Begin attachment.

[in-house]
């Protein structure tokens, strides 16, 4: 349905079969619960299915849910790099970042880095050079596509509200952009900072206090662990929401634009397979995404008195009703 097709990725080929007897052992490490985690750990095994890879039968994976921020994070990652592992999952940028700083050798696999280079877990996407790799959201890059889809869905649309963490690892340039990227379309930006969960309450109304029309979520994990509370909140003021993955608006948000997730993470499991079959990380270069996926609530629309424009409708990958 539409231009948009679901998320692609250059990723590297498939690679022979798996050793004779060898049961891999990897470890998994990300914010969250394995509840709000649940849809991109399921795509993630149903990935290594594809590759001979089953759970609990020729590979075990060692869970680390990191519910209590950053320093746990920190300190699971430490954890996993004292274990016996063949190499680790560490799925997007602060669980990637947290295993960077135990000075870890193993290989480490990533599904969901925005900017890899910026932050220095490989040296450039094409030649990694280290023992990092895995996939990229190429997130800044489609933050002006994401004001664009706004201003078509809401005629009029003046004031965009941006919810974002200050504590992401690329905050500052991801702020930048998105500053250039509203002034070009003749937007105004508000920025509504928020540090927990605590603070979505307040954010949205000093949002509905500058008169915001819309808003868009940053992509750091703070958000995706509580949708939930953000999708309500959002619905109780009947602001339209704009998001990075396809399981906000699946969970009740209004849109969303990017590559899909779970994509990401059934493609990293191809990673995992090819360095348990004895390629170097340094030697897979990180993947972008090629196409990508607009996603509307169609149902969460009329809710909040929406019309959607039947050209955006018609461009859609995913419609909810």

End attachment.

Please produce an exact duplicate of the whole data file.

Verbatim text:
[in-house]
């Protein structure tokens, strides 16, 4: 349905079969619960299915849910790099970042880095050079596509509200952009900072206090662990929401634009397979995404008195009703 097709990725080929007897052992490490985690750990095994890879039968994976921020994070990652592992999952940028700083050798696999280079877990996407790799959201890059889809869905649309963490690892340039990227379309930006969960309450109304029309979520994990509370909140003021993955608006948000997730993470499991079959990380270069996926609530629309424009409708990958 539409231009948009679901998320692609250059990723590297498939690679022979798996050793004779060898049961891999990897470890998994990300914010969250394995509840709000649940849809991109399921795509993630149903990935290594594809590759001979089953759970609990020729590979075990060692869970680390990191519910209590950053320093746990920190300190699971430490954890996993004292274990016996063949190499680790560490799925997007602060669980990637947290295993960077135990000075870890193993290989480490990533599904969901925005900017890899910026932050220095490989040296450039094409030649990694280290023992990092895995996939990229190429997130800044489609933050002006994401004001664009706004201003078509809401005629009029003046004031965009941006919810974002200050504590992401690329905050500052991801702020930048998105500053250039509203002034070009003749937007105004508000920025509504928020540090927990605590603070979505307040954010949205000093949002509905500058008169915001819309808003868009940053992509750091703070958000995706509580949708939930953000999708309500959002619905109780009947602001339209704009998001990075396809399981906000699946969970009740209004849109969303990017590559899909779970994509990401059934493609990293191809990673995992090819360095348990004895390629170097340094030697897979990180993947972008090629196409990508607009996603509307169609149902969460009329809710909040929406019309959607039947050209955006018609461009859609995913419609909810």